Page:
LiNbO3 polycrystalline can be grown by solid-state reaction, sol–gel, hydrothermal, vapor phase methods. The crystallization method of LiNbO3 single crystal includes Cz, Bridgeman, high-temperature top-seeded solution growth. Cz method is the current mainstream technology for growing bulk LiNbO3 single crystal [12][13][14]. With LiNbO3 polycrystalline as starting materials, the Cz crystal growth is often controlled by the pulling/rotation rate and heater power [15][16]. The growth of LiNbO3 crystal was affected by various factors together, such as the ratio of raw materials, quality of seed crystal, temperature gradient, growth parameters, etc. [10]. In reality, the Li evaporation at high temperature is hard to be eliminated, which results in the segregation of Li content inside the as-grown crystal. Congruent LiNbO3 with good compositional uniformity can be formed with Li content can range from 47 to 50 mol%. Nearly stoichiometric LiNbO3 composition can be achieved by more elaborate growth processes.
A slower pulling rate is helpful to obtain a crystal with less internal stress and high quality. Table 1 shows pulling rate and rotation rate [12][13][14][15][16]. Recently, 6-inch LiNbO3 crystals have been grown with a rotation rate of 5~10 rpm, and the pulling rate of 1–2 mm/h [12]. The obtained 6-inch LiNbO3 crystal shows good homogeneity with the absolute deviation of Curie temperature ≤1.3 °C. In addition, fast growth rate can lead to low-cost LiNbO3 crystal, which is important for industry production. Thus, under the premise of ensuring quality, fast pulling rate is also demanded.
Table 1. Growth parameters of LiNbO3 reported in literatures.
Pulling Rate (mm/h) Rotation Rate (rpm) Size ϕ × l (mm) Li Content (mol%/cm) Ref.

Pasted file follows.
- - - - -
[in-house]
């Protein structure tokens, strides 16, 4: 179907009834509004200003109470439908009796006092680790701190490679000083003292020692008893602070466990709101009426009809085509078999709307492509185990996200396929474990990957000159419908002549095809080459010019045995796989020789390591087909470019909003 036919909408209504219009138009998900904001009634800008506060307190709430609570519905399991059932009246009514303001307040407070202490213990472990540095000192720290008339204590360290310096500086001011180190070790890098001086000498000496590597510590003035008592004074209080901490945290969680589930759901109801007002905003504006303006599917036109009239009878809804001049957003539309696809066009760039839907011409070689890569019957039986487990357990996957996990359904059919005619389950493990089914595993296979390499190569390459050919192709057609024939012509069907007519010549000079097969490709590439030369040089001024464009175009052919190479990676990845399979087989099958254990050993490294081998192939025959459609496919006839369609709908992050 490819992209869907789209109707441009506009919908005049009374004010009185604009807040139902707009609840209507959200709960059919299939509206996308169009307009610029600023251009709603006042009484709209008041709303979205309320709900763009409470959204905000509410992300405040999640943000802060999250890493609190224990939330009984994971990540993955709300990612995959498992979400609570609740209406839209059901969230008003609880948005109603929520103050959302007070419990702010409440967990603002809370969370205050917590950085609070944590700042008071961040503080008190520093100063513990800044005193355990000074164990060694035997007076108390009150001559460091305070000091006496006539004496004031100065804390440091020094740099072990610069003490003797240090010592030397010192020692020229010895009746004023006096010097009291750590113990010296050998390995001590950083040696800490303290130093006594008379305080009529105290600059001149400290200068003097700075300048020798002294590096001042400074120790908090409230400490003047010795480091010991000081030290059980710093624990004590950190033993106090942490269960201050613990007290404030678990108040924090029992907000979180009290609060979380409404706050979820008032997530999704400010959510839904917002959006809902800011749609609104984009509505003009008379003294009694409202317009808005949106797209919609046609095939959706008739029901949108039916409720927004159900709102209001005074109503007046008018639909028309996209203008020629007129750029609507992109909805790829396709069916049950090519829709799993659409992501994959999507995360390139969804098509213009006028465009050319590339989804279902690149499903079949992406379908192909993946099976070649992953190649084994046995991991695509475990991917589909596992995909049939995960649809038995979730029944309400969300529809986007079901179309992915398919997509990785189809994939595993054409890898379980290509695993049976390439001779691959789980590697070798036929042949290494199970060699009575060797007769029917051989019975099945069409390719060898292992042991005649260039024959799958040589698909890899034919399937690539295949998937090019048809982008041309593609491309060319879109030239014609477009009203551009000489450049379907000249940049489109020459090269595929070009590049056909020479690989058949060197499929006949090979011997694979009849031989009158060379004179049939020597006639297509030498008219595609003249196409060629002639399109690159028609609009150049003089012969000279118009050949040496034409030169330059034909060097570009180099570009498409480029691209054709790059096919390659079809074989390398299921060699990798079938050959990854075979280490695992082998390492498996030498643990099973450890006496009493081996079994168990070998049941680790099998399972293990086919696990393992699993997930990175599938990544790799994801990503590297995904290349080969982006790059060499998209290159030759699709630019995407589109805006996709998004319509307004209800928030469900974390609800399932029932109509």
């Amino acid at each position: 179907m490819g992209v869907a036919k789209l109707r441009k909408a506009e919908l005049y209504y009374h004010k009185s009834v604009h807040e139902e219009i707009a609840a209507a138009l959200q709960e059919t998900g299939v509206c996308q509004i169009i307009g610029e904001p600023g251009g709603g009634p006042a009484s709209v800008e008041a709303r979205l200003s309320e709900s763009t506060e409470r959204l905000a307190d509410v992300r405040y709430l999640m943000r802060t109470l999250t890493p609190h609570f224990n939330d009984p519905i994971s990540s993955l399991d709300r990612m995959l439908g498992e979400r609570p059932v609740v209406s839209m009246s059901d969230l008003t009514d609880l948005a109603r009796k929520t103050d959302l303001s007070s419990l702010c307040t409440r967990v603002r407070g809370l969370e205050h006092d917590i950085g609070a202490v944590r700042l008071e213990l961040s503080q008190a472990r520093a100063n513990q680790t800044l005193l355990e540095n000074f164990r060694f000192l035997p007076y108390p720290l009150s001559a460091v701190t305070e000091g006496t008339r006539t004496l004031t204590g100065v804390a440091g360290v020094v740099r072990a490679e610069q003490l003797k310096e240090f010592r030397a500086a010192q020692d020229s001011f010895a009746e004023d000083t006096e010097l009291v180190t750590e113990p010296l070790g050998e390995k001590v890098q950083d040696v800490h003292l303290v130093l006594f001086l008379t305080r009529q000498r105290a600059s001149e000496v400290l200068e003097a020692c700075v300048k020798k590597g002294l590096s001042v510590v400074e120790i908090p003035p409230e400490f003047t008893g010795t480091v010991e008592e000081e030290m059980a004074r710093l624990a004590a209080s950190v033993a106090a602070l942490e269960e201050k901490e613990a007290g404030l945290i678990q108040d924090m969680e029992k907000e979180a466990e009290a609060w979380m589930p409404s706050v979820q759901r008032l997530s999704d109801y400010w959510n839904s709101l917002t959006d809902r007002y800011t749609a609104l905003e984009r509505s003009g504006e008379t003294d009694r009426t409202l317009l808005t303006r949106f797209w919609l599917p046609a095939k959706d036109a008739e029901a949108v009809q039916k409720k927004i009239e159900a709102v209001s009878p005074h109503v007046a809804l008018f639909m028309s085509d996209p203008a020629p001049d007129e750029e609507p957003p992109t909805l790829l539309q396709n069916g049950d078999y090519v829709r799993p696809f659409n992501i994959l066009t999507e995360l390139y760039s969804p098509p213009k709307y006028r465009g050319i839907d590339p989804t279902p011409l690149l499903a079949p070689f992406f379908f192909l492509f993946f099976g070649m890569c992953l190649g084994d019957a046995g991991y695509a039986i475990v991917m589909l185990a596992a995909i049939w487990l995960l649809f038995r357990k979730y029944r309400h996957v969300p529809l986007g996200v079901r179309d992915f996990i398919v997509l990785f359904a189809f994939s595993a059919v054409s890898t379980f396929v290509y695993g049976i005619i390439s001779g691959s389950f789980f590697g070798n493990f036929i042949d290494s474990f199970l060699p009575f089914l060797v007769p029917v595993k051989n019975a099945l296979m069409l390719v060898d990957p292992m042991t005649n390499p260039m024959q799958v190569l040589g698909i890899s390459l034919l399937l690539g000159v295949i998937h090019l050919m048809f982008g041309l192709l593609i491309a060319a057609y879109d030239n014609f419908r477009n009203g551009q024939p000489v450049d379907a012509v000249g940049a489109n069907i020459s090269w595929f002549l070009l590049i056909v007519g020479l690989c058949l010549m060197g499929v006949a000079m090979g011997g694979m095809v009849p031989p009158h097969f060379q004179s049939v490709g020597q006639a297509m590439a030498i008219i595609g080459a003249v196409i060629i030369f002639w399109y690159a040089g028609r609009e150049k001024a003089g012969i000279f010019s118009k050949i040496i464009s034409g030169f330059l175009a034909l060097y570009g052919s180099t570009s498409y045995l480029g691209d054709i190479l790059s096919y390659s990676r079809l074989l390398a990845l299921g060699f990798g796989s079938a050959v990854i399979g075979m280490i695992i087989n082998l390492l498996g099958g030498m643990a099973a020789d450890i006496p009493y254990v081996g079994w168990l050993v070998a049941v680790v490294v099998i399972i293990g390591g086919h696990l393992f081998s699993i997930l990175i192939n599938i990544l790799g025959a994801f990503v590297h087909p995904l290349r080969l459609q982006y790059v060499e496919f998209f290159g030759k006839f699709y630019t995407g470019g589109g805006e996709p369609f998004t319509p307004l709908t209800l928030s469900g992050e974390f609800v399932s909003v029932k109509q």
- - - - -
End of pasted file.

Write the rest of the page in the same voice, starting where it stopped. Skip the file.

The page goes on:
1–2 5–10 153 × 110 Δ[Li2O] ≈ 0.001 [12]
0.3–3 20–35 8 × 10 - [13]
1 7 30 × 50 - [14]
0.4–1.5 10–30 50 × 30 Δ[Li2O] < 0.005 [15]
1–2.5 10–25 80 × 60 Δ[Li2O] < 0.02 [16]
2.8–4.0 3–10 100 × 80 Δ[Li2O] < 0.002 [8]

3. Composition Characterizations of LiNbO3

The performances of LiNbO3 are most depend upon their chemical composition. Therefore, the development of the precise analysis method to detect the chemical composition (Li content) of LiNbO3 is very important. Table 2 shows available testing methods for determine Li content of LiNbO3, for example, X-ray diffraction (XRD), Raman spectroscopy (RS), UV–vis diffuse reflectance (DR), and differential thermal analysis (DTA) [17][18][19][20][21][22].
Table 2. Testing method of Li composition for LiNbO3.
Testing Method Advantages Disadvantages
Raman scattering method Raman systems have become cheaper and easier to use The use of a correct configuration of the detection and excitation polarizers (in the case of single crystals)
Curie temperature Linearly with Li/[Li + Nb] ratio
Reliable and sufficient sensitivity for composition
High Curie temperature close to the melting point
UV absorption edge Convenient and accurate way for determining the composition Nonlinear relationship
Accuracy is governed by the wavelength calibration
Doping compound will deteriorate the accuracy
Refractive indices Function of wavelength and stoichiometry Nonlinear relationship
Birefringence Approximately linear correspondence between Li content and birefringence The nonlinear relationships dominated by the wavelength
In Raman spectroscopy, the Li content can be calculated according to the linewidth (Γ) at 876 cm−1 [23][24][25].
CLi = 53.29–0.1837Γ                   
The Li content of LiNbO3 can be also calculated via measuring Curie temperature
CLi = 17.37 + 0.02725Tc                 
where Tc is Curie temperature in °C. Curie temperature is the temperature at which LiNbO3 tends to lose its ferroelectric properties. When use above reported characterizations, the applicability and calibration method need to be concerned. Some indirect optical and non-optical methods for the determination of the chemical composition of LN single crystals can be referred to [6].

References

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  2. Schmidt, F.; Kozub, A.L.; Biktagirov, T.; Eigner, C.; Silberhorn, C.; Schindlmayr, A.; Schmidt, W.G.; Gerstmann, U. Free and defect-bound (bi)polarons in LiNbO3: Atomic structure and spectroscopic signatures from ab initio calculations. Phys. Rev. Res. 2020, 2, 043002.